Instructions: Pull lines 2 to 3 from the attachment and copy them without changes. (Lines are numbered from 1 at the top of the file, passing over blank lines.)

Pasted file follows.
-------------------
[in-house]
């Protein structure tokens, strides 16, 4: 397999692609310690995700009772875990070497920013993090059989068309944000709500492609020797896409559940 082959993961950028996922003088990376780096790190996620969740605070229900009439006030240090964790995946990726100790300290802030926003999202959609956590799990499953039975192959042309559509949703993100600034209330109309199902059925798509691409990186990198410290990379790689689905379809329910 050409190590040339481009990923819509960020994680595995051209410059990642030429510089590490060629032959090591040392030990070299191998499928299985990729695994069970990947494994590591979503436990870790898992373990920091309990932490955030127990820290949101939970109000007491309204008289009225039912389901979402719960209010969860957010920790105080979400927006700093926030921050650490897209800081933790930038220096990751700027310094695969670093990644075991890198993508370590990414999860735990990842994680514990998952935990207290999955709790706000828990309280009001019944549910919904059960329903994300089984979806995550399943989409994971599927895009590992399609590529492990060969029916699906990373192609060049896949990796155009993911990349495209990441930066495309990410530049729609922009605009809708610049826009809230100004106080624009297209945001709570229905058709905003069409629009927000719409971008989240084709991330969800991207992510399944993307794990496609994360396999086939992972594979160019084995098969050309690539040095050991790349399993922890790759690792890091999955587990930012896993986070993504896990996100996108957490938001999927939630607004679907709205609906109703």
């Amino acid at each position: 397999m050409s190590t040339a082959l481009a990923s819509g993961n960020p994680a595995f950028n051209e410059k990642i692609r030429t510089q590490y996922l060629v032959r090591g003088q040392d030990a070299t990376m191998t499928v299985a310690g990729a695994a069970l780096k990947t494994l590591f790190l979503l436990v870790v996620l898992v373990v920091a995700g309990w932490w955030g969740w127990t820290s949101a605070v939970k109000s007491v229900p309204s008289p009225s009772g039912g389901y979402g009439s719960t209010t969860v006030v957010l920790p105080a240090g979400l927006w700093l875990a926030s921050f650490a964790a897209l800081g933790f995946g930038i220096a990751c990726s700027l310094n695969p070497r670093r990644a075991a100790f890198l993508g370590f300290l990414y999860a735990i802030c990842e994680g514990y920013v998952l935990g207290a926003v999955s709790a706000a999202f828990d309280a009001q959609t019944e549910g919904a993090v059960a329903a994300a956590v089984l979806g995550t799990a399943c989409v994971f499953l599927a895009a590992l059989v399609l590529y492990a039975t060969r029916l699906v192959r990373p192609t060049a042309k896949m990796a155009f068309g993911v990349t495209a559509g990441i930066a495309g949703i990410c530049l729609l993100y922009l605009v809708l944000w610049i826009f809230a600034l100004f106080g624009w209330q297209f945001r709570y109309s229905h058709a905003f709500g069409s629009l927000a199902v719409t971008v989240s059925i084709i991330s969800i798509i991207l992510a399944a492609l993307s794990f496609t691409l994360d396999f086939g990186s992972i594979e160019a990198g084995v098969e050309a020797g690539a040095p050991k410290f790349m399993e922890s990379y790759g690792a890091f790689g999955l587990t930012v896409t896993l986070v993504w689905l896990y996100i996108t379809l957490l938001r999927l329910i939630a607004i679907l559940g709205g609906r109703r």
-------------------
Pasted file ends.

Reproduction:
């Protein structure tokens, strides 16, 4: 397999692609310690995700009772875990070497920013993090059989068309944000709500492609020797896409559940 082959993961950028996922003088990376780096790190996620969740605070229900009439006030240090964790995946990726100790300290802030926003999202959609956590799990499953039975192959042309559509949703993100600034209330109309199902059925798509691409990186990198410290990379790689689905379809329910 050409190590040339481009990923819509960020994680595995051209410059990642030429510089590490060629032959090591040392030990070299191998499928299985990729695994069970990947494994590591979503436990870790898992373990920091309990932490955030127990820290949101939970109000007491309204008289009225039912389901979402719960209010969860957010920790105080979400927006700093926030921050650490897209800081933790930038220096990751700027310094695969670093990644075991890198993508370590990414999860735990990842994680514990998952935990207290999955709790706000828990309280009001019944549910919904059960329903994300089984979806995550399943989409994971599927895009590992399609590529492990060969029916699906990373192609060049896949990796155009993911990349495209990441930066495309990410530049729609922009605009809708610049826009809230100004106080624009297209945001709570229905058709905003069409629009927000719409971008989240084709991330969800991207992510399944993307794990496609994360396999086939992972594979160019084995098969050309690539040095050991790349399993922890790759690792890091999955587990930012896993986070993504896990996100996108957490938001999927939630607004679907709205609906109703």
């Amino acid at each position: 397999m050409s190590t040339a082959l481009a990923s819509g993961n960020p994680a595995f950028n051209e410059k990642i692609r030429t510089q590490y996922l060629v032959r090591g003088q040392d030990a070299t990376m191998t499928v299985a310690g990729a695994a069970l780096k990947t494994l590591f790190l979503l436990v870790v996620l898992v373990v920091a995700g309990w932490w955030g969740w127990t820290s949101a605070v939970k109000s007491v229900p309204s008289p009225s009772g039912g389901y979402g009439s719960t209010t969860v006030v957010l920790p105080a240090g979400l927006w700093l875990a926030s921050f650490a964790a897209l800081g933790f995946g930038i220096a990751c990726s700027l310094n695969p070497r670093r990644a075991a100790f890198l993508g370590f300290l990414y999860a735990i802030c990842e994680g514990y920013v998952l935990g207290a926003v999955s709790a706000a999202f828990d309280a009001q959609t019944e549910g919904a993090v059960a329903a994300a956590v089984l979806g995550t799990a399943c989409v994971f499953l599927a895009a590992l059989v399609l590529y492990a039975t060969r029916l699906v192959r990373p192609t060049a042309k896949m990796a155009f068309g993911v990349t495209a559509g990441i930066a495309g949703i990410c530049l729609l993100y922009l605009v809708l944000w610049i826009f809230a600034l100004f106080g624009w209330q297209f945001r709570y109309s229905h058709a905003f709500g069409s629009l927000a199902v719409t971008v989240s059925i084709i991330s969800i798509i991207l992510a399944a492609l993307s794990f496609t691409l994360d396999f086939g990186s992972i594979e160019a990198g084995v098969e050309a020797g690539a040095p050991k410290f790349m399993e922890s990379y790759g690792a890091f790689g999955l587990t930012v896409t896993l986070v993504w689905l896990y996100i996108t379809l957490l938001r999927l329910i939630a607004i679907l559940g709205g609906r109703r």